The short answer is no, I’m not. There’s obviously a lot of reflection on – and you’re seeing that in the hearings at the moment – on the divide, on particular issues otherwise, but there is also a great deal of collaboration on issues that that are important to this country but, more importantly, to our country as well.
I completely dismiss this thought that the United States is on the decline or that the United States wouldn’t provide support to her closest ally. I don’t see any evidence of that at all.
I think the resilience here, the institutions, the systems, the strength of civil society, all of that will see the United States ebb and flow through different problems as it has done right through its history. We know who our friends are and we should stand by them, and I think it’s reasonable to expect that they will stand by us.
The Deputy Prime Minister says climate change is a greater threat to the Pacific than Chinese military aggression. Labor is facing some challenges with its climate policy, the Greens threatening to block their more ambitious targets. Are you resolute in your position in blocking Labor’s new approach?
Well, a couple of points here, Kieran. Firstly, yes, climate change is an important issue and it’s particularly important to our near neighbours and we respect that, and we in government, and now in opposition, we support sensible action in relation to mitigating and providing investment into new technologies and support around mitigating the effects of climate change – so everybody signed up to that. But for Richard Marles or anybody else, frankly, to suggest that that is a bigger issue in terms of security threats than China at the moment, I mean, it’s in complete defiance of the intelligence that he would be reading.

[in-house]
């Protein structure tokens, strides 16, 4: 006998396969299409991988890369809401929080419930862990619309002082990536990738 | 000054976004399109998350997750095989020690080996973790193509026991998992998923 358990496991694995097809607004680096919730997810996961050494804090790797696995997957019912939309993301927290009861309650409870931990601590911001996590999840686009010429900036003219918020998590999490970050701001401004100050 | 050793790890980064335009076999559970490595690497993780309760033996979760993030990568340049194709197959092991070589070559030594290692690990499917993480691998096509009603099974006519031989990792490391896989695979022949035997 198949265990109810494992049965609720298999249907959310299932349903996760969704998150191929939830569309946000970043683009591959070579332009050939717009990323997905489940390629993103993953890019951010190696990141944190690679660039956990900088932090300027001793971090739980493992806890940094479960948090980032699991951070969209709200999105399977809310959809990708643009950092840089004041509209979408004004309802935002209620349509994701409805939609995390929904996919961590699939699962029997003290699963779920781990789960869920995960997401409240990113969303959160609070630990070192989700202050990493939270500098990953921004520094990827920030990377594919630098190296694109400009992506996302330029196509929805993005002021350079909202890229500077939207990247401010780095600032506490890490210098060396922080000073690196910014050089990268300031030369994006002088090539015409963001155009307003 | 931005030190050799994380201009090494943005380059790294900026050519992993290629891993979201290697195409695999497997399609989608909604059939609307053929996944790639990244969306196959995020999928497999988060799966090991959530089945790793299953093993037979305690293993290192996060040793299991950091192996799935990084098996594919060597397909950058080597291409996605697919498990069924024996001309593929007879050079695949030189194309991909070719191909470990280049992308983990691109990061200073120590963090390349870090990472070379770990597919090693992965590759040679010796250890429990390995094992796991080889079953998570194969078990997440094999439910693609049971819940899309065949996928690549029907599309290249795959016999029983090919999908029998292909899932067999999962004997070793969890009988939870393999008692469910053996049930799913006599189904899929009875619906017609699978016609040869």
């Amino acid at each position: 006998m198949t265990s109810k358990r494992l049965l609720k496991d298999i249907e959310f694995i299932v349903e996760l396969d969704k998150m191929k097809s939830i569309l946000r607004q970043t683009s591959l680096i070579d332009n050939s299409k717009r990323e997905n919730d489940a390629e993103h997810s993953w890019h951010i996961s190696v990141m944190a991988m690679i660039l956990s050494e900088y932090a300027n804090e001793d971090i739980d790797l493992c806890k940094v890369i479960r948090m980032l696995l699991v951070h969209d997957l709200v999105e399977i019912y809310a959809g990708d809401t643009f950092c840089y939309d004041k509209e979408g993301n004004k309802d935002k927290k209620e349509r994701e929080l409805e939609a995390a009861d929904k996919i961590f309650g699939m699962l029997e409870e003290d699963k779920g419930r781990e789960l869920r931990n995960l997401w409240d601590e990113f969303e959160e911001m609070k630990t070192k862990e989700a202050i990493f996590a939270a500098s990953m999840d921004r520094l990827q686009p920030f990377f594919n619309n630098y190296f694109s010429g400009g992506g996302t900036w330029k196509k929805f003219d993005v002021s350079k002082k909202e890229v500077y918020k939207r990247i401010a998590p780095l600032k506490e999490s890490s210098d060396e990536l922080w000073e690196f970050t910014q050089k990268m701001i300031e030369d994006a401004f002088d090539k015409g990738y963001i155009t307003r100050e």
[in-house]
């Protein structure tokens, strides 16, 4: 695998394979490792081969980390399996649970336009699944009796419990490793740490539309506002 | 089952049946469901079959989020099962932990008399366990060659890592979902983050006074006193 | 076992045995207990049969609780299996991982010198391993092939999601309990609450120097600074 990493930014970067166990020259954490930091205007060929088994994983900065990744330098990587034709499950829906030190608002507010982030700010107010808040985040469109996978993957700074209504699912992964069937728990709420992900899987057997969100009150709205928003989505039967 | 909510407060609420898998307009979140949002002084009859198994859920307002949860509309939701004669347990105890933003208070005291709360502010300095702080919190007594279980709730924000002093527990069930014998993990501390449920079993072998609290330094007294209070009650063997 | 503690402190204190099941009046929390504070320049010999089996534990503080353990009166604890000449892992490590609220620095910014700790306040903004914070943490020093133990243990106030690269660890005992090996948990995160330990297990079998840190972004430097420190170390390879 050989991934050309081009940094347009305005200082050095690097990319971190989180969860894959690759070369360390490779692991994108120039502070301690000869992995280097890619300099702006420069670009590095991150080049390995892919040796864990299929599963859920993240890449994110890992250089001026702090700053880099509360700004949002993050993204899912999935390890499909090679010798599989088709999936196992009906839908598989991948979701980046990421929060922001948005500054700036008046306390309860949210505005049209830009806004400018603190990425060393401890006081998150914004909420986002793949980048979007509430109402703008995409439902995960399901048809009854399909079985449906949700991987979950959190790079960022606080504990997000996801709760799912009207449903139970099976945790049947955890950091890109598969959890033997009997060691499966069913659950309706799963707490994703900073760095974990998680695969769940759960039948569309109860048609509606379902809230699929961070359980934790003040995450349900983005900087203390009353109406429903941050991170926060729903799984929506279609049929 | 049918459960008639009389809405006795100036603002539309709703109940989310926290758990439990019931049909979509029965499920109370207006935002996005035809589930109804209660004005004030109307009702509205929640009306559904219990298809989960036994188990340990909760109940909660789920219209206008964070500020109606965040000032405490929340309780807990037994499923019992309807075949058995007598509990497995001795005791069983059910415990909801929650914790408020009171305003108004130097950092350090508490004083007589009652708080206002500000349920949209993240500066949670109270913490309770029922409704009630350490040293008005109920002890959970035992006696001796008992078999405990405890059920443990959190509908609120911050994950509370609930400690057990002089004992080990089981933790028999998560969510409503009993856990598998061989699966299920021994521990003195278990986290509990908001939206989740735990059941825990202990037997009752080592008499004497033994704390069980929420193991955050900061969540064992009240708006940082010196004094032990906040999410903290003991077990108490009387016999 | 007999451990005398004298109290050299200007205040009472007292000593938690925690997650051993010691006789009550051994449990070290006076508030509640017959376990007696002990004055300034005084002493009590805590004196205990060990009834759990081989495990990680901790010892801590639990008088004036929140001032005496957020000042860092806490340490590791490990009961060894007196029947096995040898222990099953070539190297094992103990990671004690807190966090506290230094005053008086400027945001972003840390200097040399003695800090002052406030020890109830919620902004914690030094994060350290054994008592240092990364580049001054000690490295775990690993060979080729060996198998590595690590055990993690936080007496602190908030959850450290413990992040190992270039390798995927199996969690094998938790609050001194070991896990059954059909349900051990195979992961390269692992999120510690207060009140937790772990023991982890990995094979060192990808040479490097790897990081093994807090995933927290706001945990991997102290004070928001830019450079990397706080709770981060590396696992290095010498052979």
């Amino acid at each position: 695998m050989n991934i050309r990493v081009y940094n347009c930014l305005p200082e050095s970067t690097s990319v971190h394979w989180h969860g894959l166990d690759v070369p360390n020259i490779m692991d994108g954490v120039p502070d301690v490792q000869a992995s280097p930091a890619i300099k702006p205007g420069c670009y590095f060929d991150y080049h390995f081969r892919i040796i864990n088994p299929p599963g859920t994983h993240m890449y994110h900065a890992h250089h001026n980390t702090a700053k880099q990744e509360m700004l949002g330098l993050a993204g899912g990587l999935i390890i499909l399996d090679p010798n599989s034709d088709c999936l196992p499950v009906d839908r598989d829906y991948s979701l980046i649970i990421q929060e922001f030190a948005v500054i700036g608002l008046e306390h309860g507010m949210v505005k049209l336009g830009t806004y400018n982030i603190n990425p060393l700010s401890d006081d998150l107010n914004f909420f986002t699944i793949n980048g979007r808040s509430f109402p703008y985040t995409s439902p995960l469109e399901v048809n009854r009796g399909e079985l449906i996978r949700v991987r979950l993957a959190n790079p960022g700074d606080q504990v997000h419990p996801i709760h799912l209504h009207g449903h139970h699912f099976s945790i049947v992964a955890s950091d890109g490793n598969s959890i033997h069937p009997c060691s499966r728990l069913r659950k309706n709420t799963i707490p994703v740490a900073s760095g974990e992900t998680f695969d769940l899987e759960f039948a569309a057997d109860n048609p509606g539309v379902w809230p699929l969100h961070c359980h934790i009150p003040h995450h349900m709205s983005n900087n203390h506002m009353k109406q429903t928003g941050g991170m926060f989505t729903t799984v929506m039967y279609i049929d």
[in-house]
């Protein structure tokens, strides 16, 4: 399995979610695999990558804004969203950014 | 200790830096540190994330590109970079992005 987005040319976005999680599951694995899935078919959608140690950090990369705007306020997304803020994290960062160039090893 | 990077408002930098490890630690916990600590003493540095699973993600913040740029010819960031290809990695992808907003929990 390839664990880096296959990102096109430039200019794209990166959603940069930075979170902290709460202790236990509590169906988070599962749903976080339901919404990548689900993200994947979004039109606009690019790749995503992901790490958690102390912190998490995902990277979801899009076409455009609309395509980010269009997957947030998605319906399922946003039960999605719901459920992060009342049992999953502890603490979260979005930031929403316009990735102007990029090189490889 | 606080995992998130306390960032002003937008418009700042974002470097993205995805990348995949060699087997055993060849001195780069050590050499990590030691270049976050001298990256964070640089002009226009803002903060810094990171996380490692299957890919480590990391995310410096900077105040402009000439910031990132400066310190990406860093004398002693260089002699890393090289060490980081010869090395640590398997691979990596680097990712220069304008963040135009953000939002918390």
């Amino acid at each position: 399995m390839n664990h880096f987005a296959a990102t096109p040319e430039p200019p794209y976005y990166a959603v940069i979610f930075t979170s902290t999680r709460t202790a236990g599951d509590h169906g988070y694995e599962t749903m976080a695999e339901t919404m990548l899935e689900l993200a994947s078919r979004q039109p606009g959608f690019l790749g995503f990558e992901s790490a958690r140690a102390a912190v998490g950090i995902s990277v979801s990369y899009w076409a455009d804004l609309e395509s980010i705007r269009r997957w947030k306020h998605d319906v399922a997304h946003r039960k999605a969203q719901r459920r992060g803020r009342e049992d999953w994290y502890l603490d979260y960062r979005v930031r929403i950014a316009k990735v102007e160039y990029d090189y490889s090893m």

As I say, that the briefings that we’ve had here in Washington have been as sober as any I’ve had over the course of last six years around the National Security Committee table, and I can tell you they were pretty confronting.
It’s why I’ve spoken out very strongly, because I do think peace is at risk within the Indo-Pacific and I do think that we have to step up with the United States, with our partners in the region to stare down that aggression and the hard-fought peace that we’ve enjoyed for 80 years since the Second World War, it’s in a more precarious position now than it has been over those eight decades.
The United States, a Democrat, a liberal administration here in the United States under Joe Biden – hardly a Trump figure or an extreme right-wing figure – their language is exactly as we’re using: and that is that they’re worried that this is a period reminiscent of the 1930s.
So again, I think we need to be to be frank and honest, and climate is an important issue, but the biggest security issue in the Indo-Pacific at the moment is China and her acts of aggression.